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Big Bore Coppper

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  • Big Bore Coppper

    Any one out there have any experience soldering copper over 2"? What's the trick?
    What do you use for torch, oxy/acet, air/acet, mapp or propane? How about solder and flux, what do you use or recommend?

  • #2
    Large copper is soldered using a multiple head air acetylene forked burner. The solder is the type for installation by the specification, usually no-lead. The preparation is normal with reaming, abrasive cleaning and applied paste flux. The trick is to apply it and tap lightly, periodically with a mallet. The Copper Institute has a video, I believe.

    [This message has been edited by Harold Kestenholz (edited 09-05-2000).]
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    • #3
      Follow your heat! ....What? I'm just going for my calendar!



      • #4
        I agree with Josephine. The method of following the heat. I.E. getting the pipe hot enough to get the solder to pull into the fitting. Heat is what makes everything work in the joint.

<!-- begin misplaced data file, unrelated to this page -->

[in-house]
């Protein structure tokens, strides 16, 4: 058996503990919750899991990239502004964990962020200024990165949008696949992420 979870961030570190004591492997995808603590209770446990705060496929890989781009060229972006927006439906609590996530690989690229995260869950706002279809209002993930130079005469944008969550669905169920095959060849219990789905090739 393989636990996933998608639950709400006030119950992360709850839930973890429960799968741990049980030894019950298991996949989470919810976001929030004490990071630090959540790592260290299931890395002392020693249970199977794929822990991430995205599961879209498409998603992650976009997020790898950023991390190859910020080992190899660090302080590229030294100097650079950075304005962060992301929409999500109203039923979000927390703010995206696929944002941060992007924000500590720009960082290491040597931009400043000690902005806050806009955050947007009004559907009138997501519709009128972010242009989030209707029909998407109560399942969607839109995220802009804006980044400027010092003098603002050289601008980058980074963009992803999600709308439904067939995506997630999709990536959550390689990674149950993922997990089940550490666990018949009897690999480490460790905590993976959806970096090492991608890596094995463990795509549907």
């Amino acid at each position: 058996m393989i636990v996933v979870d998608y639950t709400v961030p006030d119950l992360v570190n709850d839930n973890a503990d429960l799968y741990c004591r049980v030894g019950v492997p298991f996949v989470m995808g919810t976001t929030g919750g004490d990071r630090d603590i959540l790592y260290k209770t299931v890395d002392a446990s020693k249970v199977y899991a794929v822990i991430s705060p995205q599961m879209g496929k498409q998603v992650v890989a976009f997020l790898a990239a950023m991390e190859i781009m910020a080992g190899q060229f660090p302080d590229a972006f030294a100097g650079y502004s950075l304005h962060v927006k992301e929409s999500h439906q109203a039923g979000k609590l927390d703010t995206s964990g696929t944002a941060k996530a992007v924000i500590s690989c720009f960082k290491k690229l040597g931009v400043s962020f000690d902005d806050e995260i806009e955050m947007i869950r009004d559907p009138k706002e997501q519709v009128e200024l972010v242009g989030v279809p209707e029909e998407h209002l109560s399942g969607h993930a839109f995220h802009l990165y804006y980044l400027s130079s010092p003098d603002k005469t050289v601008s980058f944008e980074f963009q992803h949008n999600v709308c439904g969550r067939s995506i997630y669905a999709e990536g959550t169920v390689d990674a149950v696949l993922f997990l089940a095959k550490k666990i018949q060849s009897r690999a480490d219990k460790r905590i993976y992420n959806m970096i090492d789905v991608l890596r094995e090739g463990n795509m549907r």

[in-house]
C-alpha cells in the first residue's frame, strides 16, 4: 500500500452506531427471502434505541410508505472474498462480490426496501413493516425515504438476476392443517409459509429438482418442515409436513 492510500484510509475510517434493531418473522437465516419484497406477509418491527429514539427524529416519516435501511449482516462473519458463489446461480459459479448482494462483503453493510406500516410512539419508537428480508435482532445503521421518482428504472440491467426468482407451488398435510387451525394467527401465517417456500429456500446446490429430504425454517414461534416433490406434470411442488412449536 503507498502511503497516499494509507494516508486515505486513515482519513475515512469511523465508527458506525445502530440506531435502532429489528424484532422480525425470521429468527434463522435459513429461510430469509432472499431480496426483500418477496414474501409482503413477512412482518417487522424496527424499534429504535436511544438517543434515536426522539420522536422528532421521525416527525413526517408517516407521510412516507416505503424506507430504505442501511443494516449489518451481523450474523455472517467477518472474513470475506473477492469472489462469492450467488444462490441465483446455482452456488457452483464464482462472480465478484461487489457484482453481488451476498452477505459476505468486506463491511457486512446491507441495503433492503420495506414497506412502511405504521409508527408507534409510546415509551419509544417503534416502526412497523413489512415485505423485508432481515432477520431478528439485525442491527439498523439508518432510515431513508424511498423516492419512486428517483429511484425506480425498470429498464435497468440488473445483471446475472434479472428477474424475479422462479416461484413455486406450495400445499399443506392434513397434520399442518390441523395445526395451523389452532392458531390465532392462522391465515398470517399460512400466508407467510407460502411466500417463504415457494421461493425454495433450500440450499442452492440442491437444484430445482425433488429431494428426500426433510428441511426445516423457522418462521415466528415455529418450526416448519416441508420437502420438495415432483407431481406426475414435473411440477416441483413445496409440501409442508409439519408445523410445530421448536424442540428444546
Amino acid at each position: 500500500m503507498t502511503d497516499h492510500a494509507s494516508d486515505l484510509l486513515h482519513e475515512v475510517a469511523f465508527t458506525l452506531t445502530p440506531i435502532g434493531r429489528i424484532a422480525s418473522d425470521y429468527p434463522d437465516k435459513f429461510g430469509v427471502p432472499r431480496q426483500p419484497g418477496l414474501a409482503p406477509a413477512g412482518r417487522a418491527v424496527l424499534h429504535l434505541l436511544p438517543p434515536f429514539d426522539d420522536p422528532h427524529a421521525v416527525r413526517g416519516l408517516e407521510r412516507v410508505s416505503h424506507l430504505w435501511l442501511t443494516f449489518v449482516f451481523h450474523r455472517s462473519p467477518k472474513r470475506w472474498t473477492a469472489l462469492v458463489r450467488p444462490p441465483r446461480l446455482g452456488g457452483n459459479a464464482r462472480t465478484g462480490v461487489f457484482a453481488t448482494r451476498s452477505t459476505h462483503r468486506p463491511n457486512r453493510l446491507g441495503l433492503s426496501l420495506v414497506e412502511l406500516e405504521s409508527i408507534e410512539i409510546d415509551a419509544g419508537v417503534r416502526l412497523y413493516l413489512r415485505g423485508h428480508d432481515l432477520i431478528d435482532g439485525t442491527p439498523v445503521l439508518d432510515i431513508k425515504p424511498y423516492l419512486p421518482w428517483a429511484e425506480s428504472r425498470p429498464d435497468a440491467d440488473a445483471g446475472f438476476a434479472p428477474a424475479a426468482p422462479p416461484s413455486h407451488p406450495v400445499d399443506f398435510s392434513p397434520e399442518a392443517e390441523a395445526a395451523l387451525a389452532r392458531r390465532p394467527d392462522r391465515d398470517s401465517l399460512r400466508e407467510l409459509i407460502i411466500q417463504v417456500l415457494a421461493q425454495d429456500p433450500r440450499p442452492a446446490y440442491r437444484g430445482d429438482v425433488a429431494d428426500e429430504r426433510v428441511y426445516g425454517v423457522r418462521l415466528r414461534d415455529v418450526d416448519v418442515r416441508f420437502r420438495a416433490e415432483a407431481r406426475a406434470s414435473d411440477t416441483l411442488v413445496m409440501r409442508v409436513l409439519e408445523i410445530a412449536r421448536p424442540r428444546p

• #5
          I use a oxy/acetlene torch with a rose bud for anything over 1 1/2" if this is for hvac use it should be brazed with silvaoloy 15 or harris stay-silv 15%


          • #6
            Big Oxy-Acet rig for anything over 2". Forget the little bottles of Mapp and propane gas with small torch heads, it won't get the copper hot enough.
            Using a large tip with an oxy/acet tank, heat all sides of the line evenly....heat one side of the line, then direct the flame on the other, so that the solder flows evenly into the joint and you don't have any cold spots. I always use No-Korrode flux. Plain 95-5 solder or as Stubby says Silver Solder for other applications or for buried lines.
            The tank and tips you'll need are'nt cheap, so before you buy one figure out whether it will be cost effective for you to own one (doing more than just one 2"++ sweat job).


            • #7
              I have found that a simple air/acetylene tank works fine but i usually use the biggest tip for it.Start by heating the pipe and fitting as evenly as you can.After i have it hot enough(when the solder starts to run)i start out at the bottomf of the joint and work my way up the sides,to build up a shelf,so to speakthis way the stuff on the bottom does,nt run out.After i'm sure i have enough solder in the joint i wipe it with a rag all around just to make sure the solder is in the joint good and to wipe off any excess that may be hanging on the bottom.To do a joint on the flat its basically the same thing except that i know i have enough solder in the joint when a fillet is developed between the fitting and the pipe.Hope this helps.


              • #8
                Ooops.I forgot to mention i usually use a turbo tip as opposed to a narrow flame tip.